Frank Beaman, CEO of Faith Community Hospital, Jacksboro, Texas, believes strongly in setting a good example. That’s why he gave all of Faith’s board members Apple iPads — and told them that the devices would replace the reams of printed paper that typically flow into the rural facility’s monthly board meetings.
“We want to create a paperless environment here. By giving our leaders iPads, we are developing a culture that sets the right tone for the entire organization,” Beaman says.
Indeed, the board initiative has brought much needed credibility to the hospital’s overall move toward the adoption of an electronic health records system — a challenge that can be especially daunting for rural hospitals. Consider the following: Among hospitals with fewer than loo beds, only 4.9 percent have implemented an EHR compared with nearly 16 percent of hospitals with at least 400 beds, according to a frequently cited 2009 study published in the New England Journal of Medicine.
The fact that the board members — a few of whom are in their 70s — started to conduct business electronically, however, illustrated that it’s entirely possible for anyone to change. What’s more, Beaman says that setting this example is what enabled him to move forward with a “no excuses” EHR adoption policy.
“With the board involved and setting a paperless example, it’s much easier to adopt a hardline, all-out approach. It’s really what made it possible for us to pursue an electronic health records system without looking back. We did not consider failure as an option — and we moved forward accordingly,” Beaman said.
To begin, Faith leaders put together a purchasing committee, comprised of representatives from multiple departments across the hospital. Armed with a detailed wish list, the committee didn’t want to settle for any system but instead wanted a technologically advanced solution that would provide all ofthe functionality needed — but one that wouldn’t take the typical two or three years to implement.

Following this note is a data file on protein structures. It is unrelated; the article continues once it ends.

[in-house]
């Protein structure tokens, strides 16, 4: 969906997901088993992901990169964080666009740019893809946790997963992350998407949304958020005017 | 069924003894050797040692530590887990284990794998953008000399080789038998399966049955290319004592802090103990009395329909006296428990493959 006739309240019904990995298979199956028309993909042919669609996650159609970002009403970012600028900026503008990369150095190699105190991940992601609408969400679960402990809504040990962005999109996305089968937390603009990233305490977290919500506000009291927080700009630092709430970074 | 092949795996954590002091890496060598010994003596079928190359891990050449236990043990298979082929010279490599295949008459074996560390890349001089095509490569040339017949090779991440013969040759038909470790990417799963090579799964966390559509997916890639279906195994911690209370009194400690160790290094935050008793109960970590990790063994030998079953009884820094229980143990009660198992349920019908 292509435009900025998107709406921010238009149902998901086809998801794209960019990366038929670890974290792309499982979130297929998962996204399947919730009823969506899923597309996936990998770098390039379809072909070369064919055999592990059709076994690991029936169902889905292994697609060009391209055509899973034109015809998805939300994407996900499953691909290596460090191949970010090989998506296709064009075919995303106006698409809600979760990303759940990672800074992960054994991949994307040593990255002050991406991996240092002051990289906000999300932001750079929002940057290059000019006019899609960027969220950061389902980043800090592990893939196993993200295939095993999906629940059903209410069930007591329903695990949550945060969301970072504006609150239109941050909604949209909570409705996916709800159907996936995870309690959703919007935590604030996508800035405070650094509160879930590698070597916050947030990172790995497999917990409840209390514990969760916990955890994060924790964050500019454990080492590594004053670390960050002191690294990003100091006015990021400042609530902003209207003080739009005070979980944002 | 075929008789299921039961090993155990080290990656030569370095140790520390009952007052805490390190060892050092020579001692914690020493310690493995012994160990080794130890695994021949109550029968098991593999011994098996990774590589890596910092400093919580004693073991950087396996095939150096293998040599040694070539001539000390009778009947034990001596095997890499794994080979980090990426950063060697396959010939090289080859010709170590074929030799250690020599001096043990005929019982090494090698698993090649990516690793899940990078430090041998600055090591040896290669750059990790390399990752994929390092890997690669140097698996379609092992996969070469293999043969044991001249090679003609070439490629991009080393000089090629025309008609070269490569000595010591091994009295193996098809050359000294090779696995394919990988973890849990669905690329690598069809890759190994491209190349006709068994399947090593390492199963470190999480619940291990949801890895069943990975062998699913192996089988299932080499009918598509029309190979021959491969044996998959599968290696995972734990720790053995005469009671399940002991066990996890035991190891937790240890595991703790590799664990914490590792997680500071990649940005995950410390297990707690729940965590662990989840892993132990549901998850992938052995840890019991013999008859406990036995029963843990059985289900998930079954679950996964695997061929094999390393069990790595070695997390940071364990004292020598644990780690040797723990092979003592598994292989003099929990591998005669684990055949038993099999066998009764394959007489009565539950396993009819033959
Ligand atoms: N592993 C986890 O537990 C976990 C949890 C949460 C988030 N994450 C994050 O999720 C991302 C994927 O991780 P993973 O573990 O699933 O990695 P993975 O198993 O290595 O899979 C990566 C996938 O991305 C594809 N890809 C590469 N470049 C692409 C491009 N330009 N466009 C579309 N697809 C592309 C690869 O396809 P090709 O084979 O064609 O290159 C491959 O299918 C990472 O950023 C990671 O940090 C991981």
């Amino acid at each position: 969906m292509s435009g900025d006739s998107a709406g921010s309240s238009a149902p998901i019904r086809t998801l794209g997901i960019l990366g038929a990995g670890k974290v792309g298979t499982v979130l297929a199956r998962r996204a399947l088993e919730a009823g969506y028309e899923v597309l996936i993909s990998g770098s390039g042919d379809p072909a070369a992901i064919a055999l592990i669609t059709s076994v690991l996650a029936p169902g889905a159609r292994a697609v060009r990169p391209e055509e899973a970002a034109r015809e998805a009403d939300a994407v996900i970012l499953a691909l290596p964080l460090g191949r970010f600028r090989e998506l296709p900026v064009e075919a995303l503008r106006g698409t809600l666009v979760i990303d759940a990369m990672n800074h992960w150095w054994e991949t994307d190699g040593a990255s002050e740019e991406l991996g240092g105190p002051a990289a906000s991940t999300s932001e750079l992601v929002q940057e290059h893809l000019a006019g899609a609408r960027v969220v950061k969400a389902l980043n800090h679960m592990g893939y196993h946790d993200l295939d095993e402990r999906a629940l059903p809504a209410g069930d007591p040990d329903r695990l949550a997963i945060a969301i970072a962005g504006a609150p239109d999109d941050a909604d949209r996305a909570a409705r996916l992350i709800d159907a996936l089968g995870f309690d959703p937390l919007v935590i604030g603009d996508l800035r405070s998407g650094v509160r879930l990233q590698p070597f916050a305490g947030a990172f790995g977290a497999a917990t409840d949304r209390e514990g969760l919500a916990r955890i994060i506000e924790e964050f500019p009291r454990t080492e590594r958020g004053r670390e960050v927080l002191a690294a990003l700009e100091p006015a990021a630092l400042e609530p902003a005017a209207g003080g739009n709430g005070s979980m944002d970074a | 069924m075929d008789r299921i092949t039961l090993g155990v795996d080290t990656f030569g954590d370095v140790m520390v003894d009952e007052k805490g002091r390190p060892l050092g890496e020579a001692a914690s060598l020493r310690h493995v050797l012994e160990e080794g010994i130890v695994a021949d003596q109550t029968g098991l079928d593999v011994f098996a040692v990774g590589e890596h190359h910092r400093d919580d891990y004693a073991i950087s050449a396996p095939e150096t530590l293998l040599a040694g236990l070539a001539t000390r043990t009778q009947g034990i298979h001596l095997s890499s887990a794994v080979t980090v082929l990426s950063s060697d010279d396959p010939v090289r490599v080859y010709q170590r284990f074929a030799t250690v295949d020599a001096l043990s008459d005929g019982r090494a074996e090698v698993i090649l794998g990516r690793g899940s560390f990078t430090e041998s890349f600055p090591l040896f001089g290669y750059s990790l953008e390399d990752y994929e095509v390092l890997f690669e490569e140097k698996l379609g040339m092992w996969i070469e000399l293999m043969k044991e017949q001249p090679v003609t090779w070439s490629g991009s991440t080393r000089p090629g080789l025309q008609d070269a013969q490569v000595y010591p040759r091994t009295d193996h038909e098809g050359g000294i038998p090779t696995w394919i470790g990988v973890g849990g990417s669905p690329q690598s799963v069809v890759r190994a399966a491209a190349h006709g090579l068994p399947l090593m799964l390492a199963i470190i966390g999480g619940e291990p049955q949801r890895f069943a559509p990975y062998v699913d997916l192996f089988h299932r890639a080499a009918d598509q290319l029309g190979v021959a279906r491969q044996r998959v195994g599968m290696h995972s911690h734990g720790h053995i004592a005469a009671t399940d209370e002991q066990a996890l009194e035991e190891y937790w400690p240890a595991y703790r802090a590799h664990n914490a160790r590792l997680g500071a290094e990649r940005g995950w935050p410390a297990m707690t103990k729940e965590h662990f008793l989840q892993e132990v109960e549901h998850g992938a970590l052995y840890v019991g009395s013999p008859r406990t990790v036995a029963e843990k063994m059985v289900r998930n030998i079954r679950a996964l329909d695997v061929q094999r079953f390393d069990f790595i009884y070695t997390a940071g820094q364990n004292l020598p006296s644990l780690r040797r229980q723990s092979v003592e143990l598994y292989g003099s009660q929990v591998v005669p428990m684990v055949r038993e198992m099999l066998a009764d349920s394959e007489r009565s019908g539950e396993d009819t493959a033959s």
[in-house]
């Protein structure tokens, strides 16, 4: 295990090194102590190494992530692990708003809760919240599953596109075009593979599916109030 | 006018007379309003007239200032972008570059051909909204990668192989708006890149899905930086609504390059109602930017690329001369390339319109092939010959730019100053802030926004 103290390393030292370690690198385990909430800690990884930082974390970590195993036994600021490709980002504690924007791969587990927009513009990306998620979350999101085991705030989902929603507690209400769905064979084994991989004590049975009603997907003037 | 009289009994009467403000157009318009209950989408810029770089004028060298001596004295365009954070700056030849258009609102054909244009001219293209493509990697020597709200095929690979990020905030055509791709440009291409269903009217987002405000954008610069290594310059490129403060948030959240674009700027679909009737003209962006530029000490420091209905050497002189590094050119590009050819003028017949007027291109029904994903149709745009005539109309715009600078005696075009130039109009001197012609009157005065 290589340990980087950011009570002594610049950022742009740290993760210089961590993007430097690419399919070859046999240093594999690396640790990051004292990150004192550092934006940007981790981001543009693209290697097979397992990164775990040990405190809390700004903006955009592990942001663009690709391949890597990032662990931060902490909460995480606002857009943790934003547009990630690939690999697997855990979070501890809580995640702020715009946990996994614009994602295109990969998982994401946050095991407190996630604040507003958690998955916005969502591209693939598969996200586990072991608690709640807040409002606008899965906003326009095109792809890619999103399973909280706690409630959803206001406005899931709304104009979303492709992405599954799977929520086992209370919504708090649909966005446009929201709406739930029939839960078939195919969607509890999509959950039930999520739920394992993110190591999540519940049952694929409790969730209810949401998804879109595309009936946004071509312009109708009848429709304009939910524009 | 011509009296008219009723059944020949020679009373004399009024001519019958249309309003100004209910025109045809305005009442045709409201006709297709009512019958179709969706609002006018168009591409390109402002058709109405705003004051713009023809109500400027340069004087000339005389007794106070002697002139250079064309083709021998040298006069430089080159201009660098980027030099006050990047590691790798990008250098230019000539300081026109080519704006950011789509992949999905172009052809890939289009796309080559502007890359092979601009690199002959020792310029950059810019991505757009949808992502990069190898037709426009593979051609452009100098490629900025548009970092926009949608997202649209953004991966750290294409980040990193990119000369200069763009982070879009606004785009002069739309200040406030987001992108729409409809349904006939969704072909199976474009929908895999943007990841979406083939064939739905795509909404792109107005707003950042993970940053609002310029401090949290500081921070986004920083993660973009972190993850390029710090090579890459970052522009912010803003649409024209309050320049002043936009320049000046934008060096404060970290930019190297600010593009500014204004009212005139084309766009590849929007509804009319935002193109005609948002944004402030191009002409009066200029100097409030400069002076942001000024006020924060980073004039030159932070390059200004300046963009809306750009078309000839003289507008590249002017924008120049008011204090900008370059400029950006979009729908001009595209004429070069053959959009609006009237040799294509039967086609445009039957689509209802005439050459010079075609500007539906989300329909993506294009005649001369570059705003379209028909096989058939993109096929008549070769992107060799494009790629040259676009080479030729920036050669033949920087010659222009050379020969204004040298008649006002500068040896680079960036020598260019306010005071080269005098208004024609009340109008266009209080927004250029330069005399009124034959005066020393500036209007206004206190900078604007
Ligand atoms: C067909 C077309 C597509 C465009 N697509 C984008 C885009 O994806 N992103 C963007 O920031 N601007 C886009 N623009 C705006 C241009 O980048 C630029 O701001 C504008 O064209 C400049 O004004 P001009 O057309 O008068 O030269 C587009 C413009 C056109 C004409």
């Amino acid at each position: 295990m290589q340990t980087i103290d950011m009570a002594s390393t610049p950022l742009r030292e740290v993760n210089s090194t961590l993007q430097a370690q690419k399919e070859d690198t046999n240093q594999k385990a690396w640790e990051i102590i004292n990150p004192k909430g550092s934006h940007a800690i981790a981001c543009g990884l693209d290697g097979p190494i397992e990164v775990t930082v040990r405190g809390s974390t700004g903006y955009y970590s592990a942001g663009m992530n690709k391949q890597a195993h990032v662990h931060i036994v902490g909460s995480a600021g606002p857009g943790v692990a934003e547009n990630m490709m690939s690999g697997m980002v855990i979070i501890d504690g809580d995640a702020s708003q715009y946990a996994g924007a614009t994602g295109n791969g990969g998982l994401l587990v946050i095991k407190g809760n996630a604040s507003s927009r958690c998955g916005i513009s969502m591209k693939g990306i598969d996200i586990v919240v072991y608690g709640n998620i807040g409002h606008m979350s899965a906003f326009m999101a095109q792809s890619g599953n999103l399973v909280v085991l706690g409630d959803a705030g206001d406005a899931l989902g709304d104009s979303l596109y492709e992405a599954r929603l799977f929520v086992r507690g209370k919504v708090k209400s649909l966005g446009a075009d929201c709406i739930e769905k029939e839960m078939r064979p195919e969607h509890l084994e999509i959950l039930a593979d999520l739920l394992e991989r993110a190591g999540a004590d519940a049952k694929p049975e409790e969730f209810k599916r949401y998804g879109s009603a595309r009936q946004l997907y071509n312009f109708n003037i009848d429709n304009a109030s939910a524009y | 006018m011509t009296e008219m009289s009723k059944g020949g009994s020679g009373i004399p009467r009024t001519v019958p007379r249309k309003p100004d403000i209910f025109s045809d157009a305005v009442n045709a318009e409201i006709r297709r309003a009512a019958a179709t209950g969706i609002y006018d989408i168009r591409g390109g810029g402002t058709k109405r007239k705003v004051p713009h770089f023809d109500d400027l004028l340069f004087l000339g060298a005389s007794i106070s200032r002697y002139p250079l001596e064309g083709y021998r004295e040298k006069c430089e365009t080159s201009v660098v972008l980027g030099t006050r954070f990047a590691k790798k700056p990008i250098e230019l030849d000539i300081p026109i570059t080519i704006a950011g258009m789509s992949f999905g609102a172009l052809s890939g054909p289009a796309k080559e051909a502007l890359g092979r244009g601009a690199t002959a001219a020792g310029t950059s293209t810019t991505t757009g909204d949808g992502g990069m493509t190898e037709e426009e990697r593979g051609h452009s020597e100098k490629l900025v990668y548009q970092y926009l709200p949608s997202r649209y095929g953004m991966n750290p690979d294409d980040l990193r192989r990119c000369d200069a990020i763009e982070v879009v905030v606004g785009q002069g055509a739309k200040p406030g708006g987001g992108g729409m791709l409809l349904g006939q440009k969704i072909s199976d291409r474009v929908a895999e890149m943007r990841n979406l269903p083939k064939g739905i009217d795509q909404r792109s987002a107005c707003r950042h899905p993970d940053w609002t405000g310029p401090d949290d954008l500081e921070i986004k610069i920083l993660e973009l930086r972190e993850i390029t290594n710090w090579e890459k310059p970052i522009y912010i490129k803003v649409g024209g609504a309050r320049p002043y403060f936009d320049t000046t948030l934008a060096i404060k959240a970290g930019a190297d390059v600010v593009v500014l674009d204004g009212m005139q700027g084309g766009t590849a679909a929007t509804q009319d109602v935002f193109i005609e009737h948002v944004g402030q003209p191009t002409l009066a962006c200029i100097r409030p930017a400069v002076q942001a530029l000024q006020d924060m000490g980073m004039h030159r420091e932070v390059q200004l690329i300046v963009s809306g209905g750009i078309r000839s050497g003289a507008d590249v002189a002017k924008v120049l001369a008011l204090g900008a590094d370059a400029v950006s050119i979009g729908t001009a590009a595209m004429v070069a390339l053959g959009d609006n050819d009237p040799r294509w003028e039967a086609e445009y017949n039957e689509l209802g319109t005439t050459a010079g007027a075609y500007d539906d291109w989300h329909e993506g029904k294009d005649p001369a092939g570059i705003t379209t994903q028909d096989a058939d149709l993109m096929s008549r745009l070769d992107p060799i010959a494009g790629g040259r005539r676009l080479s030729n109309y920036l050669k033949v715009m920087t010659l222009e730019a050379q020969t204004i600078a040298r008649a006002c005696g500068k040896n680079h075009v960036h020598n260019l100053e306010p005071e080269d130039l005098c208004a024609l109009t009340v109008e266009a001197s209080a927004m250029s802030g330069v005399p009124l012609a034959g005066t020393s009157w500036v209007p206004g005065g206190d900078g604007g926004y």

Based on the committee’s research, the hospital purchased and implemented Prognosis Healthcare Information System’s ChartAccess Comprehensive EHR, an innovative web-native solution. With this system, which is hosted on-site at Faith, software applications are made available as a service over an encrypted health information network. The inpatient EHR also connects to an outpatient EHR through a single-point, web-connection, making it possible for the hospital to seamlessly share data with physicians, completely eliminating the expense of developing and managing the interfaces needed to pass information from one system to the other.
To get clinicians and other staff members fully engaged, leaders illustrated how EHRs could help change processes, improve workflow and ultimately provide the increased access to information that would improve care. In addition, leaders explained the in-and-outs of the government’s meaningful use program in an effort to get staff members to fully understand the financial importance of adopting the technology in a timely manner. The fact that the board members were modeling “electronic behavior” made it much easier to gain the much-needed buy-in from front-line staff members.
The top-down culture change has been met with considerable success. In fact, the 41-bed hospital has:
- Implemented the EHR in just four months, January 2011 to April 2011
- Demonstrated 90 consecutive days of meaningful use of certified EHR technology through the submission of data for fourteen mandatory core set objectives and five out of ten menu set objectives as well as fourteen clinical quality measures via the Centers for Medicare and Medicaid Services Attestation System. Staff members relied on the EHR’s meaningful use dashboard to monitor and document the hospital’s progress.
- Successfully attested to the American Recovery and Reinvestment Act’s “meaningful use” requirements on June 5, 2011 — and subsequently received a stimulus payment.
- Joined an exclusive group: the first wave of providers to receive an ARRA incentive check from the federal government.
- Enhanced patient care and service through the seamless sharing of inpatient and outpatient data.
- Realized much of the promise associated with EHRs: “The easy access to patient information is helping caregivers make better decisions at the patient bedside,” Beaman says.